In an earlier post, I reported on patent infringement litigation between Cellectis and Precision BioSciences, two companies commercializing engineered I-CreI meganucleases as tools for specifically cleaving a targeted recognition site in double-stranded DNA.
On February 21, the patent office issued two new patents directed towards modified I-CreI meganucleases (8,119,361 and 8,119,381), and on the same day Cellectis filed declaratory judgment action against Precision seeking to establish that these patents are invalid and not infringed. These patents are continuations of 8,021,867, which is the subject of another declaratory judgment action filed by Cellectis last year. On their face, the patents indicate that they are assigned to Duke University, but Cellectis alleges that Precision is the actual owner of the patents. The infringement litigation between the parties began when Cellectis sued Precision for allegedly infringing Cellectis’s patent 7,897,372. The lawsuits have all been filed in Delaware District Court.
On Feb 21, Precision also filed a case in the Eastern District of North Carolina asserting the two newly issued patents against Cellectis.
Based on a quick reading of the claims, it appears that both the Cellectis patent and the Duke/Precision patents are directed towards rationally engineered variants of the I-CreI meganuclease with altered target specificity. The Cellectis and Duke/Precision claims focus on modification at different amino acid residues in protein, but it looks as though there would be substantial overlap in the claim coverage of the Precision and Duke/Precision claims. In particular, the claims all recite “at least” one amino acid substitution as specified by the claim, but all are written to encompass I-CreI meganucleases with additional amino acid modifications, so a I-CreI meganuclease modified at several locations in the amino acid chain could fall within the scope of patents owned by both parties.
Thursday, February 23, 2012
Thursday, February 9, 2012
Will Gene Patents Derail the Next-Generation of Genetic Technologies?: A Reassessment of the Evidence Suggests Not
Last August I posted a draft article debunking the myth that 20% of genes are patented, and explaining that the widespread concern that human gene patents will impede whole genome sequencing is largely based on a misreading of the empirical evidence. I have continued to work on the project, and have just posted a follow-up article on SSRN entitled "Will Gene Patents Derail the Next Generation of Genetic Technologies?: A Reassessment of the Evidence Suggests Not.”. I plan to present some of the results at the USPTO hearings on gene patents and genetic testing to be held at the University San Diego on March 9. A brief abstract summarizing the article is provided below, the full article can be accessed here.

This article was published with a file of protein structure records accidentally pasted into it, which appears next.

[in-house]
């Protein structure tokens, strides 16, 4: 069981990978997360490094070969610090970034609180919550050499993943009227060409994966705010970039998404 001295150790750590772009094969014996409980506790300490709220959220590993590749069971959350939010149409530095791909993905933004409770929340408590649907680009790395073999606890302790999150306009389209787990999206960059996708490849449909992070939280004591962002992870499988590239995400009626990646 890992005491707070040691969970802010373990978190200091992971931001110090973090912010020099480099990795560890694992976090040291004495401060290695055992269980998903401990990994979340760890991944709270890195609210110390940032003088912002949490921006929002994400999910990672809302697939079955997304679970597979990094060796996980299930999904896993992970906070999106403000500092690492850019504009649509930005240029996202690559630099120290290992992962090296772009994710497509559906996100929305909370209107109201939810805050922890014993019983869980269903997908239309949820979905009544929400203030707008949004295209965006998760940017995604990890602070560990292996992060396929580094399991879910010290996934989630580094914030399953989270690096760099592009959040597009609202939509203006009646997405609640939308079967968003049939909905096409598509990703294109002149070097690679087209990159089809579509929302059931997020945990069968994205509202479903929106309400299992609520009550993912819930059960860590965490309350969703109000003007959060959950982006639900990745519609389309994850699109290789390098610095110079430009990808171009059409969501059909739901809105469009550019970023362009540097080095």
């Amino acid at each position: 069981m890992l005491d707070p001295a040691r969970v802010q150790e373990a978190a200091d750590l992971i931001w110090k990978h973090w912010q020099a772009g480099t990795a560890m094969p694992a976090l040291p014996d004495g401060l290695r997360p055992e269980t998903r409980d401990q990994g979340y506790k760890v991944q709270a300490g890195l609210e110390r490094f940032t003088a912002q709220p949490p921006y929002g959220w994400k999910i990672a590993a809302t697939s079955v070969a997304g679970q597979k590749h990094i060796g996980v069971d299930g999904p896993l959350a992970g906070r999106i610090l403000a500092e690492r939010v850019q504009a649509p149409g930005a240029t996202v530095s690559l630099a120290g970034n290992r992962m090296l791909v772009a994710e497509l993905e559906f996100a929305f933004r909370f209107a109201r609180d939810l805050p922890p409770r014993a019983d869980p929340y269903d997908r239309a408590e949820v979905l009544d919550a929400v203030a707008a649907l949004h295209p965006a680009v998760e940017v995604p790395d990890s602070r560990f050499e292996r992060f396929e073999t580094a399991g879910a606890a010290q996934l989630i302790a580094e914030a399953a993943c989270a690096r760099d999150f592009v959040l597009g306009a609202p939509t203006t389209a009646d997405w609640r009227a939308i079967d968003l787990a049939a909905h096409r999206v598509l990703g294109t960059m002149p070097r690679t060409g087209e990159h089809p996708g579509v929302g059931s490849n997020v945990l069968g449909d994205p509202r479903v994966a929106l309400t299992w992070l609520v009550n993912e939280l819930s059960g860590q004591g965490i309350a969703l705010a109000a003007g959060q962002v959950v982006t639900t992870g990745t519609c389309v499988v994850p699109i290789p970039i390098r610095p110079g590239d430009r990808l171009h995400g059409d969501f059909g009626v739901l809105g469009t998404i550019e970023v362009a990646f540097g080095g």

Judge Bryson recently asserted in Association for Molecular Pathology v. US Patent and Trademark Office (dissenting-in-part) that human gene patents “present a significant obstacle to the next generation of innovation in genetic medicine—multiplex tests and whole-genome sequencing.” His concern over the impact of gene patents on genetic testing, which coincides with his position that certain gene patents should be declared patent ineligible, reflects a widely held misperception that 20% of human genes are patented in a manner that would necessarily result in infringement by whole genome sequencing and other forms of genetic testing. In fact, the myth that 20% of human genes are patented is based on a gross misreading of a single "Policy Perspective" article published in Science in 2005, and an unfortunate tendency among many commentators to consider gene patents in abstract terms that disregard the critical role of patent claims in limiting the scope of a patent owner's right to exclude. Analysis of the claims of 533 of the of the patents identified in the Science article as "covering" human genes reveals that most do not include a single claim that would be infringed by whole genome sequencing and other forms of genetic testing. In fact, it seems quite likely that, were they to be litigated, few if any of these gene patents would be found to cover genetic testing or whole genome sequencing. Furthermore, a variety of practical limitations on enforcement and remedies appear to render it unlikely that the owners of these patents would be motivated to assert them against providers of whole genome sequencing and other next-generation diagnostic technologies in a manner that would impede progress in this area. There have been numerous instances in which fears that patents would harm biomedical research and medicine have proven in retrospect to have been greatly exaggerated, and history counsels against overreacting to the current controversy over gene patents. Ironically, it might be the case that the next generation of genetic diagnostic testing innovation will be adversely impacted not by too many patents, but by a lack of adequate patent protection.